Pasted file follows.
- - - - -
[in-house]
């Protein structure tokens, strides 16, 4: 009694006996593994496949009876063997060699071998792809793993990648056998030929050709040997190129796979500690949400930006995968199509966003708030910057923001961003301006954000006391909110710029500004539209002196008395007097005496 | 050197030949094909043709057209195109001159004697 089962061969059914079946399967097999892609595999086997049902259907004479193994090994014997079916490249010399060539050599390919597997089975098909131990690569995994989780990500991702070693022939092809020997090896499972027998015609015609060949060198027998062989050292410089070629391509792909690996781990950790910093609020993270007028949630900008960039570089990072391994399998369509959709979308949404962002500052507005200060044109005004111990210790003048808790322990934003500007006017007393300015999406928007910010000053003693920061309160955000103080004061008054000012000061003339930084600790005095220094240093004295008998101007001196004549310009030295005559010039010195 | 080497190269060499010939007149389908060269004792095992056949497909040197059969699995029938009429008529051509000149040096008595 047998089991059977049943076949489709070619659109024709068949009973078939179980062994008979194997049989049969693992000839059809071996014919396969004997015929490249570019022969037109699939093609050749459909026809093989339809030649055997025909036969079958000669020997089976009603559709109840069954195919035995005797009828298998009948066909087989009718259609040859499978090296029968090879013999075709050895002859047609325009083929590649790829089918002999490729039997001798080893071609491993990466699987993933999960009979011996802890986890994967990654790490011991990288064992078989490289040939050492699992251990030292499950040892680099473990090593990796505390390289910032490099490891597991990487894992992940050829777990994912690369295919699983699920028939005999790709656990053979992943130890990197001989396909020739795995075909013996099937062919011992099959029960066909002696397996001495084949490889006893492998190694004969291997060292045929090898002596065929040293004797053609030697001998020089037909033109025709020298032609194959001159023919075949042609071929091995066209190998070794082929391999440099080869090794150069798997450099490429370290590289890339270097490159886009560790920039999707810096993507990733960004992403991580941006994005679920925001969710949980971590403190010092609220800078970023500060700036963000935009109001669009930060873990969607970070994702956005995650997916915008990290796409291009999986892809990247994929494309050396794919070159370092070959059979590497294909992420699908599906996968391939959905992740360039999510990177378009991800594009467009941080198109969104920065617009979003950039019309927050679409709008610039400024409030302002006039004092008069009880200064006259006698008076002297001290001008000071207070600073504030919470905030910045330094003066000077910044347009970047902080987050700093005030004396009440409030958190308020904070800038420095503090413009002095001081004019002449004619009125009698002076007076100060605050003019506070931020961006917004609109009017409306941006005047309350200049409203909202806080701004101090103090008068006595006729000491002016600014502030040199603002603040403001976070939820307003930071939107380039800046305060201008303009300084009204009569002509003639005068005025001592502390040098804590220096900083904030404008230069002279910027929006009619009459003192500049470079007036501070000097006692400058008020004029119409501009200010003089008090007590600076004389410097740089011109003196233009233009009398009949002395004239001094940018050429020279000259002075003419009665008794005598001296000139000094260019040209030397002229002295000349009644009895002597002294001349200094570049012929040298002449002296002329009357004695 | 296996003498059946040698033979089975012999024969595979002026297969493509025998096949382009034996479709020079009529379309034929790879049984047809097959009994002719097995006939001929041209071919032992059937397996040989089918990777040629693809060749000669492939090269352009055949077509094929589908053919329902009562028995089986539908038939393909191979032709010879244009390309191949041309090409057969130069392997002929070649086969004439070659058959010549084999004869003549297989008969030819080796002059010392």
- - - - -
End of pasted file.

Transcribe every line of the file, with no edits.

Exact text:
[in-house]
């Protein structure tokens, strides 16, 4: 009694006996593994496949009876063997060699071998792809793993990648056998030929050709040997190129796979500690949400930006995968199509966003708030910057923001961003301006954000006391909110710029500004539209002196008395007097005496 | 050197030949094909043709057209195109001159004697 089962061969059914079946399967097999892609595999086997049902259907004479193994090994014997079916490249010399060539050599390919597997089975098909131990690569995994989780990500991702070693022939092809020997090896499972027998015609015609060949060198027998062989050292410089070629391509792909690996781990950790910093609020993270007028949630900008960039570089990072391994399998369509959709979308949404962002500052507005200060044109005004111990210790003048808790322990934003500007006017007393300015999406928007910010000053003693920061309160955000103080004061008054000012000061003339930084600790005095220094240093004295008998101007001196004549310009030295005559010039010195 | 080497190269060499010939007149389908060269004792095992056949497909040197059969699995029938009429008529051509000149040096008595 047998089991059977049943076949489709070619659109024709068949009973078939179980062994008979194997049989049969693992000839059809071996014919396969004997015929490249570019022969037109699939093609050749459909026809093989339809030649055997025909036969079958000669020997089976009603559709109840069954195919035995005797009828298998009948066909087989009718259609040859499978090296029968090879013999075709050895002859047609325009083929590649790829089918002999490729039997001798080893071609491993990466699987993933999960009979011996802890986890994967990654790490011991990288064992078989490289040939050492699992251990030292499950040892680099473990090593990796505390390289910032490099490891597991990487894992992940050829777990994912690369295919699983699920028939005999790709656990053979992943130890990197001989396909020739795995075909013996099937062919011992099959029960066909002696397996001495084949490889006893492998190694004969291997060292045929090898002596065929040293004797053609030697001998020089037909033109025709020298032609194959001159023919075949042609071929091995066209190998070794082929391999440099080869090794150069798997450099490429370290590289890339270097490159886009560790920039999707810096993507990733960004992403991580941006994005679920925001969710949980971590403190010092609220800078970023500060700036963000935009109001669009930060873990969607970070994702956005995650997916915008990290796409291009999986892809990247994929494309050396794919070159370092070959059979590497294909992420699908599906996968391939959905992740360039999510990177378009991800594009467009941080198109969104920065617009979003950039019309927050679409709008610039400024409030302002006039004092008069009880200064006259006698008076002297001290001008000071207070600073504030919470905030910045330094003066000077910044347009970047902080987050700093005030004396009440409030958190308020904070800038420095503090413009002095001081004019002449004619009125009698002076007076100060605050003019506070931020961006917004609109009017409306941006005047309350200049409203909202806080701004101090103090008068006595006729000491002016600014502030040199603002603040403001976070939820307003930071939107380039800046305060201008303009300084009204009569002509003639005068005025001592502390040098804590220096900083904030404008230069002279910027929006009619009459003192500049470079007036501070000097006692400058008020004029119409501009200010003089008090007590600076004389410097740089011109003196233009233009009398009949002395004239001094940018050429020279000259002075003419009665008794005598001296000139000094260019040209030397002229002295000349009644009895002597002294001349200094570049012929040298002449002296002329009357004695 | 296996003498059946040698033979089975012999024969595979002026297969493509025998096949382009034996479709020079009529379309034929790879049984047809097959009994002719097995006939001929041209071919032992059937397996040989089918990777040629693809060749000669492939090269352009055949077509094929589908053919329902009562028995089986539908038939393909191979032709010879244009390309191949041309090409057969130069392997002929070649086969004439070659058959010549084999004869003549297989008969030819080796002059010392």